Posted on: November 4, 2022 Posted by: BobbseyvT Comments: 0 Fitness Franchises, Hey! Bedros Keuilian here, and I’m the founder and CEO of Fit Body Boot Camp, and today, I want to talk to you about a long-overdue video that I’ve been meaning to make, which is how to find the best fitness franchise model for yourself.

I’ve done a lot of research while creating the franchise model, and I wanted to share this with you if you’re out there looking for the best fitness franchise model to get into. So, here are some things you ought to look out for, and here are some things you ought to consider asking the franchisor before getting on board with them.

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Thing #1 is, what is the buy-in fee, and what does the buy-in fee cover? Now, typically, every franchise has a buy-in fee, and that is a source of profit for them and it’s also a source of revenue for them to use for the deliverables they’re going to give you from the get-go.

Thing #2 to look at is the equipment that you’re going to buy. Many franchises out there will ask you to buy the equipment through them, and when you buy the equipment to build out the franchise through them, there’s a significant markup. It’s in your best interest to find out what the equipment cost is going to be, in addition to the buy-in fee, and what your limits are — whether you can shop outside for the best discount, or if you’re committed to purchasing that equipment from them.

Thing #3 to ask and look out for is, what are my franchise royalty fees? Now, the standard practice out there is to charge between 6%-8% of your gross monthly revenues, which depending on the service they’re offering and the support they’re giving you as you’re on board with them, that may be an awesome thing, but look at it this way — if your franchise is doing $20,000/month after, let’s say, a year of two of being open, and they’re taking 6% of that, they’re effectively getting paid $1200/month on the $20,000/month that you’re making. As you grow your business to $30,000/month, that 6% now translates to $1500/month. You have to ask yourself, “Am I getting the equivalent of 6% of my gross revenue of services, support, and help from the franchisor? Are they helping me grow, or am I growing the business myself and giving them a larger dollar amount each month with that franchise fee?” Consider finding a franchise that has a flat franchise fee of a flat dollar amount.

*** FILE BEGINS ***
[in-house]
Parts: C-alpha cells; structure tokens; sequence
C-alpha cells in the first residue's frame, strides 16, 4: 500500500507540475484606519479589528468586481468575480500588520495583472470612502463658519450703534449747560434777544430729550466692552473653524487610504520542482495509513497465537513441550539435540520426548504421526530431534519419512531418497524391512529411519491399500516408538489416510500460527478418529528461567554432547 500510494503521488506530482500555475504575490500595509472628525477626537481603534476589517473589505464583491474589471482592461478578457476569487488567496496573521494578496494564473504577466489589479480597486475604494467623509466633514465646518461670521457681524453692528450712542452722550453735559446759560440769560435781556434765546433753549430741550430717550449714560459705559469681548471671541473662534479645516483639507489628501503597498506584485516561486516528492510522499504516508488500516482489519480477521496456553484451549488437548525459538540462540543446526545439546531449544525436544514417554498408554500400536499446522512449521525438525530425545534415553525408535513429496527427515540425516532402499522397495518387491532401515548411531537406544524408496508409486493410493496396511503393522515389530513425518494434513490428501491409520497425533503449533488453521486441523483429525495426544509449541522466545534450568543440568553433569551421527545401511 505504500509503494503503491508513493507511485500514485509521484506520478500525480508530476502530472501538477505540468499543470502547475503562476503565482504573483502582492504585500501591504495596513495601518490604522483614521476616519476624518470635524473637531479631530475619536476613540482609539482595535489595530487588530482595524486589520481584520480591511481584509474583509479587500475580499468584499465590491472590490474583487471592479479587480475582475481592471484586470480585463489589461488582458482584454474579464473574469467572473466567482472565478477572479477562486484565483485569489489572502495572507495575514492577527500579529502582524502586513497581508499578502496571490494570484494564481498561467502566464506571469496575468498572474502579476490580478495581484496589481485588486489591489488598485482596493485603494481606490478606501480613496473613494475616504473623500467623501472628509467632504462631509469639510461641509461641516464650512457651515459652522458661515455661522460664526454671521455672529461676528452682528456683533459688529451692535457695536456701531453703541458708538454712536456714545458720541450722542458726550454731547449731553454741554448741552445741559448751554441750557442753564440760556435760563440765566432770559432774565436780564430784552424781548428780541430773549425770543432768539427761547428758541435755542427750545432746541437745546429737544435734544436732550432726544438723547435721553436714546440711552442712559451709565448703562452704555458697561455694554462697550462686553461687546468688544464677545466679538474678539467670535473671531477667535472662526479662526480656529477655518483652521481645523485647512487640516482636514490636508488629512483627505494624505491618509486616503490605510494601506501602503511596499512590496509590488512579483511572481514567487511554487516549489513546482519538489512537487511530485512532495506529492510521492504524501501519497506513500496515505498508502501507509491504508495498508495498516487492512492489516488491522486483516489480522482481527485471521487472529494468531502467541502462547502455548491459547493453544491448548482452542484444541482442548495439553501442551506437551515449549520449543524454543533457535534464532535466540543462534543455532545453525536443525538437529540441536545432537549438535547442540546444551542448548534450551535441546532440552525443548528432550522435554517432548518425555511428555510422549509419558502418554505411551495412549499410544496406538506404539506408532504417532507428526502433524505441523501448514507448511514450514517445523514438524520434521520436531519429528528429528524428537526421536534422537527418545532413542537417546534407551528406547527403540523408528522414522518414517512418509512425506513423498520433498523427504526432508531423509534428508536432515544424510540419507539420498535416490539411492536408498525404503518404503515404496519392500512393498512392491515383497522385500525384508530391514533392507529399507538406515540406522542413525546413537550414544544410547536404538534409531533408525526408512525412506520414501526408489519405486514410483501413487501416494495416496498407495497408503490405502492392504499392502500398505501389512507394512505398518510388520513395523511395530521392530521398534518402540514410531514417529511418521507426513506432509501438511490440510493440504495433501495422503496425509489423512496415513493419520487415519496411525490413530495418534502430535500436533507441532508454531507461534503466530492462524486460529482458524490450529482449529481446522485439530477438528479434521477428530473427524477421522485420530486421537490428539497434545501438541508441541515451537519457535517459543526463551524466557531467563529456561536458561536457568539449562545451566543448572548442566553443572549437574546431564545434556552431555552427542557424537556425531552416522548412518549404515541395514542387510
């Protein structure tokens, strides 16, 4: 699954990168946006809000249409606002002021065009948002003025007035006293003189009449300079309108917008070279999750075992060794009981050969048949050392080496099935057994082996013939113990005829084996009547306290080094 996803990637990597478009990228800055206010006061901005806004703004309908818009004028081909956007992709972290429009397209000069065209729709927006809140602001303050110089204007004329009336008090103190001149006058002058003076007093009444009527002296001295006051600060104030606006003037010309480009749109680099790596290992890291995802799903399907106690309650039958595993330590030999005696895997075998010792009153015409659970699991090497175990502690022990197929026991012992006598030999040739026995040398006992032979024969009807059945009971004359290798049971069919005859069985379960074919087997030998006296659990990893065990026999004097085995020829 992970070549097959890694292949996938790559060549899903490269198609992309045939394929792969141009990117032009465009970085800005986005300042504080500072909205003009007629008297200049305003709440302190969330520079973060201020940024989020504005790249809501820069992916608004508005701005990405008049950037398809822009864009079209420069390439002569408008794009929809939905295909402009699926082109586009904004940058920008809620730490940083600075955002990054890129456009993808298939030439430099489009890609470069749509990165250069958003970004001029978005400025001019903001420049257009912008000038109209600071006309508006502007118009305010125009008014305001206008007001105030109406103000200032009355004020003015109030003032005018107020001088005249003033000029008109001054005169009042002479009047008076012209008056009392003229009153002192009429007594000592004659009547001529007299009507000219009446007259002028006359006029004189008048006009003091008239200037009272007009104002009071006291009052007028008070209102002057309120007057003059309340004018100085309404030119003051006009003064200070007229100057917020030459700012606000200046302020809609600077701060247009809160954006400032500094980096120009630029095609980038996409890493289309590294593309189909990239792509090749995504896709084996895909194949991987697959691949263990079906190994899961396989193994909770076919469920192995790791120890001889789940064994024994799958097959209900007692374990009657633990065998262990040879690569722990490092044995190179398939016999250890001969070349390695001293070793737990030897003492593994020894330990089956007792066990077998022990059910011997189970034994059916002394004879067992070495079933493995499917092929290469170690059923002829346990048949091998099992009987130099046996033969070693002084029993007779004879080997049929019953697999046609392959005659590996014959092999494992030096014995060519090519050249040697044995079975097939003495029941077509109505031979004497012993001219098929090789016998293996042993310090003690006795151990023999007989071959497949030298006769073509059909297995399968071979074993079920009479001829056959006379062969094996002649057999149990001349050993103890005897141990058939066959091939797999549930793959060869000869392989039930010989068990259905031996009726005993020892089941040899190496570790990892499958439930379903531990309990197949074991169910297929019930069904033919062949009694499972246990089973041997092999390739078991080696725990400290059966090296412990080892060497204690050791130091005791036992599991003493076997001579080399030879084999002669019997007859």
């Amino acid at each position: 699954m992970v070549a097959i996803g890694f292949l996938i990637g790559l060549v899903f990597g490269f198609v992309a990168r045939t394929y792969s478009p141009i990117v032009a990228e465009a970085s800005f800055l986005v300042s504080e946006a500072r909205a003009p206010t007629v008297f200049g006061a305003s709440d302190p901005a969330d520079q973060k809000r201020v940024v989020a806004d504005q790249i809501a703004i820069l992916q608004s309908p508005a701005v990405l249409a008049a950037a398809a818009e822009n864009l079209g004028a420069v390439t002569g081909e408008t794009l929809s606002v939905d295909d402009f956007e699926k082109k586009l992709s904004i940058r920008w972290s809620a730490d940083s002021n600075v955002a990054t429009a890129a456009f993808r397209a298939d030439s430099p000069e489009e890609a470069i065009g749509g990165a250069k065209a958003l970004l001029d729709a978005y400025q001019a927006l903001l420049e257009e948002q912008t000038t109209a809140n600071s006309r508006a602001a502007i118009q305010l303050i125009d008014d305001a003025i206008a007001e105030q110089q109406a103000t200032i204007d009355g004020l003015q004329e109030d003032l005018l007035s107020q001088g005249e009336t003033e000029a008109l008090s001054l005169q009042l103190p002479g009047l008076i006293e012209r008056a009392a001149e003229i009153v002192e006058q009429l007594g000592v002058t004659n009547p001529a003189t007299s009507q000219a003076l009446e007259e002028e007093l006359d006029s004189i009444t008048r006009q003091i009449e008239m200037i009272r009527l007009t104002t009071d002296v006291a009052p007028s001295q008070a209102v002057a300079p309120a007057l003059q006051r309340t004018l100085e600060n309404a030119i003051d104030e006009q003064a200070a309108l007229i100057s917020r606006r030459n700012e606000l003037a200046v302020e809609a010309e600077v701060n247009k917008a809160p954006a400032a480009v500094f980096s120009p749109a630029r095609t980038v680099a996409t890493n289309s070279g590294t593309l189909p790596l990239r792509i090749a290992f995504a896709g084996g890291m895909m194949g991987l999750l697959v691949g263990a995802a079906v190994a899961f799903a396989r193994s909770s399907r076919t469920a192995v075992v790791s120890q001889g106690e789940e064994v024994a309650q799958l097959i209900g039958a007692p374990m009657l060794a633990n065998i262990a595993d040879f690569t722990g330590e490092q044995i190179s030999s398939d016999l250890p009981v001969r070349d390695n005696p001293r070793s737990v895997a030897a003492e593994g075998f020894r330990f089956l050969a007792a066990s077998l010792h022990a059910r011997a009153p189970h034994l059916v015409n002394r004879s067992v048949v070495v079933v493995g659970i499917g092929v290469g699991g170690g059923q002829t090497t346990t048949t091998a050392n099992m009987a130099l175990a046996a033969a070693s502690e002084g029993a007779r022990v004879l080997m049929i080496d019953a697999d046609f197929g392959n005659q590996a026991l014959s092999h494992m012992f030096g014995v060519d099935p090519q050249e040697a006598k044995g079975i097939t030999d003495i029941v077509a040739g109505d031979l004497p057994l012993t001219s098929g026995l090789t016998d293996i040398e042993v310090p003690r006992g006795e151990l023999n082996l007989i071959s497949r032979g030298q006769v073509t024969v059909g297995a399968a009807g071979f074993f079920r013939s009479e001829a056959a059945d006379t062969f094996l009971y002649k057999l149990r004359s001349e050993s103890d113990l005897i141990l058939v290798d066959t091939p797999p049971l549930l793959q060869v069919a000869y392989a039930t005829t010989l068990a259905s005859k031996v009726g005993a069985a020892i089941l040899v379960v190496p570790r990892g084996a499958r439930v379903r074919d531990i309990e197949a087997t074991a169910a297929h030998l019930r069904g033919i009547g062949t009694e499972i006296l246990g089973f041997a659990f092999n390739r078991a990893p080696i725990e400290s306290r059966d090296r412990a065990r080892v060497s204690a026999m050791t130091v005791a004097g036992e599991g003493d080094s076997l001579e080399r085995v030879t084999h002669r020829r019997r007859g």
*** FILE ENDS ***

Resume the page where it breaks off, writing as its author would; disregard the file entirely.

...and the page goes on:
The #4 thing that you’re going to want to look at is, how long is the term of this franchise? Standard practice out there is as much as a ten-year commitment to a franchise, which is okay. There are plenty of franchises out there — Subway comes into mind, McDonald’s comes into mind. Now, if you’re not comfortable with the track record of that franchise — they haven’t been around long enough and they’re not a big, national brand yet — you may not want to consider signing that eight or ten or even twenty-year franchise agreement with them, right? That’s something you definitely ought to look out for as well.

Of course, the #5 thing you ought to consider when looking for a good fitness franchise model to be a part of is, what is the level of coaching and support they give you? As a business owner, your problems are going to always change. When you first get on board with the franchise, the #1 problem you’re going to have is finding a location and negotiating your lease for that location. As you grow, you’re going to have marketing and sales problems, right? They’re all good problems to have, good challenges to have, but if you have the support from the franchisor in helping you negotiate the lease, guiding you in the size of the location you’re looking for, the demographics to open up in, you’re going to have a greater success rate from the get-go. As you get into your location and you grow your location, you’re probably going to need more staff. Is the franchisor able and capable of helping you to hire and train those actual employees that are going to help you out in automating your business so you can actually take some time off?

Those are some of the top five, I guess, red flags that I would share with you when you’re looking for a franchise business model, especially in the fitness industry, to go into. Of course, if you have any questions for me, if there’s any support that I could give you, you can reach out to me by going to our websites here:

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